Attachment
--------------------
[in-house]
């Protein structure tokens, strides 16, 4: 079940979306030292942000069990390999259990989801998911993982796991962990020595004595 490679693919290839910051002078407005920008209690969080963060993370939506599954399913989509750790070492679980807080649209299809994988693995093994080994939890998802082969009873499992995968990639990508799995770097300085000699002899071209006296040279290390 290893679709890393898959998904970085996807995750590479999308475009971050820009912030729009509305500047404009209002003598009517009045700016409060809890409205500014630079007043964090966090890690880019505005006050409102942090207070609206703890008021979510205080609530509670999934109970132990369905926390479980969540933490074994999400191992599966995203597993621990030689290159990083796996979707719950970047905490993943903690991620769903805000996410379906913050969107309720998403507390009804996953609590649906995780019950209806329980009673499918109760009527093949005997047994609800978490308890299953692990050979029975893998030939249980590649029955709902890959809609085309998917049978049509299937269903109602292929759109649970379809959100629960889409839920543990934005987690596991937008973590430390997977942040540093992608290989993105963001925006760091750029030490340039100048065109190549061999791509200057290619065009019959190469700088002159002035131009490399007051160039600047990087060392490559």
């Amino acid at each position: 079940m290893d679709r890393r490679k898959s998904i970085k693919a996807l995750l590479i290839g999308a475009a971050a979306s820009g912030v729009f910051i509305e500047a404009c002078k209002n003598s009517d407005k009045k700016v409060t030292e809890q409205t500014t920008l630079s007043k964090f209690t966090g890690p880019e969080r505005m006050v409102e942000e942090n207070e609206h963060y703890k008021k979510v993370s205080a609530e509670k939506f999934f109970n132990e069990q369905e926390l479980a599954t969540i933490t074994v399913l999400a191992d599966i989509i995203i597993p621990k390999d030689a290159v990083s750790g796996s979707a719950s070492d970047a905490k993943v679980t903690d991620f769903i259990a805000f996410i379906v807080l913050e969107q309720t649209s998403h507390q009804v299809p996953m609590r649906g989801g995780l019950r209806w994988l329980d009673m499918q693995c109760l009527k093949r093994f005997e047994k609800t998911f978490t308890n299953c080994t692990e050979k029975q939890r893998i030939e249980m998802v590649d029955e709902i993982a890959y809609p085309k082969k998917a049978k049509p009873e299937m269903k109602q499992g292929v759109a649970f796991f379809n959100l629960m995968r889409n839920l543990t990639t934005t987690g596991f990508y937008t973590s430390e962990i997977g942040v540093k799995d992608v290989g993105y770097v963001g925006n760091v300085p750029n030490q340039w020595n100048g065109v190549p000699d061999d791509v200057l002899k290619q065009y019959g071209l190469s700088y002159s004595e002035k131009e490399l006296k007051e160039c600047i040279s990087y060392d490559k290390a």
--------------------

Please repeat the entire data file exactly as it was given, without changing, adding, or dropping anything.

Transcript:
[in-house]
């Protein structure tokens, strides 16, 4: 079940979306030292942000069990390999259990989801998911993982796991962990020595004595 490679693919290839910051002078407005920008209690969080963060993370939506599954399913989509750790070492679980807080649209299809994988693995093994080994939890998802082969009873499992995968990639990508799995770097300085000699002899071209006296040279290390 290893679709890393898959998904970085996807995750590479999308475009971050820009912030729009509305500047404009209002003598009517009045700016409060809890409205500014630079007043964090966090890690880019505005006050409102942090207070609206703890008021979510205080609530509670999934109970132990369905926390479980969540933490074994999400191992599966995203597993621990030689290159990083796996979707719950970047905490993943903690991620769903805000996410379906913050969107309720998403507390009804996953609590649906995780019950209806329980009673499918109760009527093949005997047994609800978490308890299953692990050979029975893998030939249980590649029955709902890959809609085309998917049978049509299937269903109602292929759109649970379809959100629960889409839920543990934005987690596991937008973590430390997977942040540093992608290989993105963001925006760091750029030490340039100048065109190549061999791509200057290619065009019959190469700088002159002035131009490399007051160039600047990087060392490559």
């Amino acid at each position: 079940m290893d679709r890393r490679k898959s998904i970085k693919a996807l995750l590479i290839g999308a475009a971050a979306s820009g912030v729009f910051i509305e500047a404009c002078k209002n003598s009517d407005k009045k700016v409060t030292e809890q409205t500014t920008l630079s007043k964090f209690t966090g890690p880019e969080r505005m006050v409102e942000e942090n207070e609206h963060y703890k008021k979510v993370s205080a609530e509670k939506f999934f109970n132990e069990q369905e926390l479980a599954t969540i933490t074994v399913l999400a191992d599966i989509i995203i597993p621990k390999d030689a290159v990083s750790g796996s979707a719950s070492d970047a905490k993943v679980t903690d991620f769903i259990a805000f996410i379906v807080l913050e969107q309720t649209s998403h507390q009804v299809p996953m609590r649906g989801g995780l019950r209806w994988l329980d009673m499918q693995c109760l009527k093949r093994f005997e047994k609800t998911f978490t308890n299953c080994t692990e050979k029975q939890r893998i030939e249980m998802v590649d029955e709902i993982a890959y809609p085309k082969k998917a049978k049509p009873e299937m269903k109602q499992g292929v759109a649970f796991f379809n959100l629960m995968r889409n839920l543990t990639t934005t987690g596991f990508y937008t973590s430390e962990i997977g942040v540093k799995d992608v290989g993105y770097v963001g925006n760091v300085p750029n030490q340039w020595n100048g065109v190549p000699d061999d791509v200057l002899k290619q065009y019959g071209l190469s700088y002159s004595e002035k131009e490399l006296k007051e160039c600047i040279s990087y060392d490559k290390a």